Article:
In my previous article, I explored the UX design approach and emphasized the importance of redefining the briefing by a UX designer. However, in practical business scenarios, it’s not always feasible to involve a UX designer from the outset of a project due to budget constraints and resource limitations. Often, project ideas are sparked by internal discussions within a company, interactions with customers, or everyday observations, and typically, a UX designer is not present during these initial stages.

In this post, I will discuss strategies for initiating a project even when a UX designer is not available. These guidelines will help ensure that your project remains user-focused and adheres to UX principles, setting a strong foundation for when a UX professional can later be brought on board.

sticky notes on paper document beside pens and box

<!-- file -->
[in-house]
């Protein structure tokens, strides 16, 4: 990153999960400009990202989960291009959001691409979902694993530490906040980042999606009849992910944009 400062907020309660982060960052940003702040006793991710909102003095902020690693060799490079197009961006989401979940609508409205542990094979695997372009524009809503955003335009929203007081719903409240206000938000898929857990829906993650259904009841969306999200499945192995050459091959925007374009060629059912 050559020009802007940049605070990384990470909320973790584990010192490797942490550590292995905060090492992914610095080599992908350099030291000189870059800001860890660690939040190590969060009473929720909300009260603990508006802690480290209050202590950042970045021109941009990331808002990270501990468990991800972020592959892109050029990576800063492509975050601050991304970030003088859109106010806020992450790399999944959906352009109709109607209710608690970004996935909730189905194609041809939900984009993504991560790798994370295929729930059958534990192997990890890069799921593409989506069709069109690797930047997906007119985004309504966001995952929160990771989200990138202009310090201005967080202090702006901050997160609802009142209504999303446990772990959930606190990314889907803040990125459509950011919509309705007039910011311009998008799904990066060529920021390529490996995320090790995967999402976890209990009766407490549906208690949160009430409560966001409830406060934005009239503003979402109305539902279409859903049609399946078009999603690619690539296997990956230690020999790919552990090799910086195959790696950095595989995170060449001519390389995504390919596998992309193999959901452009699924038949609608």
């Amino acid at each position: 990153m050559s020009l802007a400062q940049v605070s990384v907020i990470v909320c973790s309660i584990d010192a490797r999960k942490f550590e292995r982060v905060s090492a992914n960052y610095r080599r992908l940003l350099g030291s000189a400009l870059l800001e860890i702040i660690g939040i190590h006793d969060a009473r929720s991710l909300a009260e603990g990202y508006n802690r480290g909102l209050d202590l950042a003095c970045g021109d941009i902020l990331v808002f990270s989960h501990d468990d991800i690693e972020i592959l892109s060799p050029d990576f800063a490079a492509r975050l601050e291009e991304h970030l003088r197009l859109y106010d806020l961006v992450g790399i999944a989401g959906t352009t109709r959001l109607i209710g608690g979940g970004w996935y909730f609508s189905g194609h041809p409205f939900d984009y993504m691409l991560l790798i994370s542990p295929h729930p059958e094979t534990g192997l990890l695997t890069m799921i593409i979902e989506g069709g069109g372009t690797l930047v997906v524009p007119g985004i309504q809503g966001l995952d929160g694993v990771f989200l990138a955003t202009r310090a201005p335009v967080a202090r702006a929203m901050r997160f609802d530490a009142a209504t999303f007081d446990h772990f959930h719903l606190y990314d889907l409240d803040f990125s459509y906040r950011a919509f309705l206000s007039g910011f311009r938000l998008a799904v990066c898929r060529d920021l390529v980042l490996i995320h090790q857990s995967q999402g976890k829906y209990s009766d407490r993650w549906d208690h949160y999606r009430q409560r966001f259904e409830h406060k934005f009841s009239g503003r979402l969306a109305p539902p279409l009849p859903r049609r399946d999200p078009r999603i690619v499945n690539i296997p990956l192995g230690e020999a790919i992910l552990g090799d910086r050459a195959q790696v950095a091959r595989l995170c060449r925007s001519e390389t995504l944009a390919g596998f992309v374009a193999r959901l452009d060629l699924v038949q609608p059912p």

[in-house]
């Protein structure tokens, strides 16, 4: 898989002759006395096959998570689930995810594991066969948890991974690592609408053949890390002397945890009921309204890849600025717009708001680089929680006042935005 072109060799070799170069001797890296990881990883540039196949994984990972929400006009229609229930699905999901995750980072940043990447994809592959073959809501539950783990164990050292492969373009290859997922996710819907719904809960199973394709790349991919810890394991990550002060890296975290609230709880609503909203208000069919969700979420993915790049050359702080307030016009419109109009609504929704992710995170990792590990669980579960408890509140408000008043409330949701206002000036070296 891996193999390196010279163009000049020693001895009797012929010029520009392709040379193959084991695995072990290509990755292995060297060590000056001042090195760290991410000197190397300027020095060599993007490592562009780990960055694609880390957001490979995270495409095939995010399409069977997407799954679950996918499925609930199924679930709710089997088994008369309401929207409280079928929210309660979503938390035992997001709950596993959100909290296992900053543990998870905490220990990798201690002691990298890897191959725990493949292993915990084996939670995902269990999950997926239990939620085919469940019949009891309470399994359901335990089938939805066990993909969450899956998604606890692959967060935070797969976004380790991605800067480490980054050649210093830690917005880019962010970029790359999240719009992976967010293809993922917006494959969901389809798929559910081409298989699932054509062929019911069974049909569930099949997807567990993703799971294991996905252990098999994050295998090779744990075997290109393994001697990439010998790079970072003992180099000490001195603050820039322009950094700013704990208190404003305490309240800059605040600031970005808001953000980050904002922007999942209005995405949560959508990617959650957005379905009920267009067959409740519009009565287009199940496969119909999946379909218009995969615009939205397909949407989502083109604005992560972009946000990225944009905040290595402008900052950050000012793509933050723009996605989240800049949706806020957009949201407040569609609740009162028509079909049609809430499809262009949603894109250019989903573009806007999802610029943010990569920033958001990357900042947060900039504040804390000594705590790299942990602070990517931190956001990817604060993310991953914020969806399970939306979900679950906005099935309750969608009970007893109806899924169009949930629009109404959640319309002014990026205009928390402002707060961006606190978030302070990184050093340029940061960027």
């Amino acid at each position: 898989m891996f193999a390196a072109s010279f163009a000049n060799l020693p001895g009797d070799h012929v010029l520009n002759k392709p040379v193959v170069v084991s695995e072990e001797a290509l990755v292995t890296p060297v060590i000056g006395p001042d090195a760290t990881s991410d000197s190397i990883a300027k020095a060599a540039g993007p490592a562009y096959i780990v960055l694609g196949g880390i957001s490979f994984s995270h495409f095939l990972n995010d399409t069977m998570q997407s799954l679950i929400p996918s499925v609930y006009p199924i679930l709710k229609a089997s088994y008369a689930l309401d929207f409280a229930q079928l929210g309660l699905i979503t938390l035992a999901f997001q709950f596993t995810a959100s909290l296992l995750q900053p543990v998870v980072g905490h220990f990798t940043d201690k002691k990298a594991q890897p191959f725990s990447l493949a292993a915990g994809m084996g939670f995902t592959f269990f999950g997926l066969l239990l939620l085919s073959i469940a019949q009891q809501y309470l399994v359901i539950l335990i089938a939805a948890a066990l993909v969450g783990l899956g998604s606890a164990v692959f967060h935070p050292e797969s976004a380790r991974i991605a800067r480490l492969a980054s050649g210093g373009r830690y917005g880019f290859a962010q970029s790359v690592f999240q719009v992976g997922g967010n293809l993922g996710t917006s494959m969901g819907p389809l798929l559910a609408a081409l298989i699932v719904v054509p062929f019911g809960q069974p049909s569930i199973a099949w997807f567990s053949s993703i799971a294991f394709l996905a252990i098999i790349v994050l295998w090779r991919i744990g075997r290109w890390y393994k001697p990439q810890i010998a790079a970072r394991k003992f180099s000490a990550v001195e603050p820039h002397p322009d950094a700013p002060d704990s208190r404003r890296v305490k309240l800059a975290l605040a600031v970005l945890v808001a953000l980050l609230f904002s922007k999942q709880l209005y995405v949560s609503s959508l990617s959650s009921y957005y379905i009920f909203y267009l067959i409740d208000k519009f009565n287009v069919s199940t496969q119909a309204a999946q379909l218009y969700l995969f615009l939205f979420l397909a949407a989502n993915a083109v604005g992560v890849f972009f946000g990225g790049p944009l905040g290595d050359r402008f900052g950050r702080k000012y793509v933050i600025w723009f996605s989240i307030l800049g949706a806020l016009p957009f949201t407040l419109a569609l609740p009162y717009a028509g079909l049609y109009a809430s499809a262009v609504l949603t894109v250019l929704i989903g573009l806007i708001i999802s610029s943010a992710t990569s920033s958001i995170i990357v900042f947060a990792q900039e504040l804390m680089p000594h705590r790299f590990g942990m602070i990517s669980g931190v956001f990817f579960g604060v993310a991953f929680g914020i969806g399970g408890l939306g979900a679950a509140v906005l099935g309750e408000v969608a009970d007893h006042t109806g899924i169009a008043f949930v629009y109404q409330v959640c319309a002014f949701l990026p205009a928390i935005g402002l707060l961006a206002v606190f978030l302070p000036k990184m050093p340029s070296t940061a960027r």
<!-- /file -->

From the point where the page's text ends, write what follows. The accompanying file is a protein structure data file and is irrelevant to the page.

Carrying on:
Before diving into UX design, various preparatory steps must be taken, many of which do not require the immediate involvement of a UX designer. This groundwork is crucial to ensure that the project is well-aligned with user-centered design principles from the outset, setting the stage for more specialized contributions as the project progresses.

Consider Your Branding First

When embarking on UX design, it’s crucial to consider the relationship with your brand. A significant disparity between the perception of your business and the user experience provided by your products or services can lead to branding failures and difficulty engaging users.

Take Airbnb as an example. They revolutionized the travel experience, but imagine if their homepage had retained a corporate, austere appearance? Prior to their 2014 rebranding, Airbnb’s homepage resembled a typical travel booking site with a very different logo. However, post-rebrand, they launched a new offering called “Experience,” successfully transmitting entirely new value through various events.

Apple serves as another clear illustration. If Apple’s brand image resembled that of Microsoft or Google, how would their products differ? Would we have the iPhone as we know it today? These examples underscore that the brand’s essence is integral to the practice of UX design.